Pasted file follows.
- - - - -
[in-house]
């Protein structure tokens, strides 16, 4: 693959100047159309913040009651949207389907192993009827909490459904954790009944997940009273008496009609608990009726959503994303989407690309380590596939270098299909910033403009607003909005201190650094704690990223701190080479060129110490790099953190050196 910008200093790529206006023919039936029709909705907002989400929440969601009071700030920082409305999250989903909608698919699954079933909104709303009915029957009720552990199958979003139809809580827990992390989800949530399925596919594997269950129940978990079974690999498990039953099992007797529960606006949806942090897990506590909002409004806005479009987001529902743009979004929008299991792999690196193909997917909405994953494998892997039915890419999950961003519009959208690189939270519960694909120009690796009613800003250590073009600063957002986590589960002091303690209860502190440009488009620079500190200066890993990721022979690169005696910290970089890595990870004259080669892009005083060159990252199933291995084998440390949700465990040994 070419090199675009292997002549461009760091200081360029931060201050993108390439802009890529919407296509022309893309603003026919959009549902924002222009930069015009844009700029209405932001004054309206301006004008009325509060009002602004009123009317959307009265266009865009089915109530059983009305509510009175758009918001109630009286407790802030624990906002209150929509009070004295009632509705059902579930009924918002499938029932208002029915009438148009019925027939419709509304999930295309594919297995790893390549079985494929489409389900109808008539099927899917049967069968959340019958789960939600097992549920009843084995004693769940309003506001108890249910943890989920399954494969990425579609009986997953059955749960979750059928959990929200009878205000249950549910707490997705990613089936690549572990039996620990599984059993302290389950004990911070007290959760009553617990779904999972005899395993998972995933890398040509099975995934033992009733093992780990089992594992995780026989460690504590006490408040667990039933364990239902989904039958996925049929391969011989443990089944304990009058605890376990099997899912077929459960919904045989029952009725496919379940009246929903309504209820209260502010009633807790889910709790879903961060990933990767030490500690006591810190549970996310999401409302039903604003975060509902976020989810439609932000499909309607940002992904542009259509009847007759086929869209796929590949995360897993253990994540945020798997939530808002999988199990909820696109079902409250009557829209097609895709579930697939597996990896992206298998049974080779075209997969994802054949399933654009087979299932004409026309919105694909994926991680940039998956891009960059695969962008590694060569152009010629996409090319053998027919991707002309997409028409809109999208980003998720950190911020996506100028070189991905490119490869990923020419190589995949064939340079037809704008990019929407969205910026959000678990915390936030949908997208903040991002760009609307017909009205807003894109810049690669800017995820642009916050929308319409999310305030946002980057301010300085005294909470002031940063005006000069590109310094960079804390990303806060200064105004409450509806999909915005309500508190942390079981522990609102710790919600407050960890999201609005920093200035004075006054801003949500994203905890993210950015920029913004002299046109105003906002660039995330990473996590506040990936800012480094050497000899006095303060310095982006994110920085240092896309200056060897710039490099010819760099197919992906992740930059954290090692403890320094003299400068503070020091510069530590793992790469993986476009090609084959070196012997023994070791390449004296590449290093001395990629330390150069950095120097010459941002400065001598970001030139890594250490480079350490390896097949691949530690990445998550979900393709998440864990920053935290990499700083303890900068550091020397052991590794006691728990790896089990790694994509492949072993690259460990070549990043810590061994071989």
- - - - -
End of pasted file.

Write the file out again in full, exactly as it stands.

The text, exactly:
[in-house]
């Protein structure tokens, strides 16, 4: 693959100047159309913040009651949207389907192993009827909490459904954790009944997940009273008496009609608990009726959503994303989407690309380590596939270098299909910033403009607003909005201190650094704690990223701190080479060129110490790099953190050196 910008200093790529206006023919039936029709909705907002989400929440969601009071700030920082409305999250989903909608698919699954079933909104709303009915029957009720552990199958979003139809809580827990992390989800949530399925596919594997269950129940978990079974690999498990039953099992007797529960606006949806942090897990506590909002409004806005479009987001529902743009979004929008299991792999690196193909997917909405994953494998892997039915890419999950961003519009959208690189939270519960694909120009690796009613800003250590073009600063957002986590589960002091303690209860502190440009488009620079500190200066890993990721022979690169005696910290970089890595990870004259080669892009005083060159990252199933291995084998440390949700465990040994 070419090199675009292997002549461009760091200081360029931060201050993108390439802009890529919407296509022309893309603003026919959009549902924002222009930069015009844009700029209405932001004054309206301006004008009325509060009002602004009123009317959307009265266009865009089915109530059983009305509510009175758009918001109630009286407790802030624990906002209150929509009070004295009632509705059902579930009924918002499938029932208002029915009438148009019925027939419709509304999930295309594919297995790893390549079985494929489409389900109808008539099927899917049967069968959340019958789960939600097992549920009843084995004693769940309003506001108890249910943890989920399954494969990425579609009986997953059955749960979750059928959990929200009878205000249950549910707490997705990613089936690549572990039996620990599984059993302290389950004990911070007290959760009553617990779904999972005899395993998972995933890398040509099975995934033992009733093992780990089992594992995780026989460690504590006490408040667990039933364990239902989904039958996925049929391969011989443990089944304990009058605890376990099997899912077929459960919904045989029952009725496919379940009246929903309504209820209260502010009633807790889910709790879903961060990933990767030490500690006591810190549970996310999401409302039903604003975060509902976020989810439609932000499909309607940002992904542009259509009847007759086929869209796929590949995360897993253990994540945020798997939530808002999988199990909820696109079902409250009557829209097609895709579930697939597996990896992206298998049974080779075209997969994802054949399933654009087979299932004409026309919105694909994926991680940039998956891009960059695969962008590694060569152009010629996409090319053998027919991707002309997409028409809109999208980003998720950190911020996506100028070189991905490119490869990923020419190589995949064939340079037809704008990019929407969205910026959000678990915390936030949908997208903040991002760009609307017909009205807003894109810049690669800017995820642009916050929308319409999310305030946002980057301010300085005294909470002031940063005006000069590109310094960079804390990303806060200064105004409450509806999909915005309500508190942390079981522990609102710790919600407050960890999201609005920093200035004075006054801003949500994203905890993210950015920029913004002299046109105003906002660039995330990473996590506040990936800012480094050497000899006095303060310095982006994110920085240092896309200056060897710039490099010819760099197919992906992740930059954290090692403890320094003299400068503070020091510069530590793992790469993986476009090609084959070196012997023994070791390449004296590449290093001395990629330390150069950095120097010459941002400065001598970001030139890594250490480079350490390896097949691949530690990445998550979900393709998440864990920053935290990499700083303890900068550091020397052991590794006691728990790896089990790694994509492949072993690259460990070549990043810590061994071989």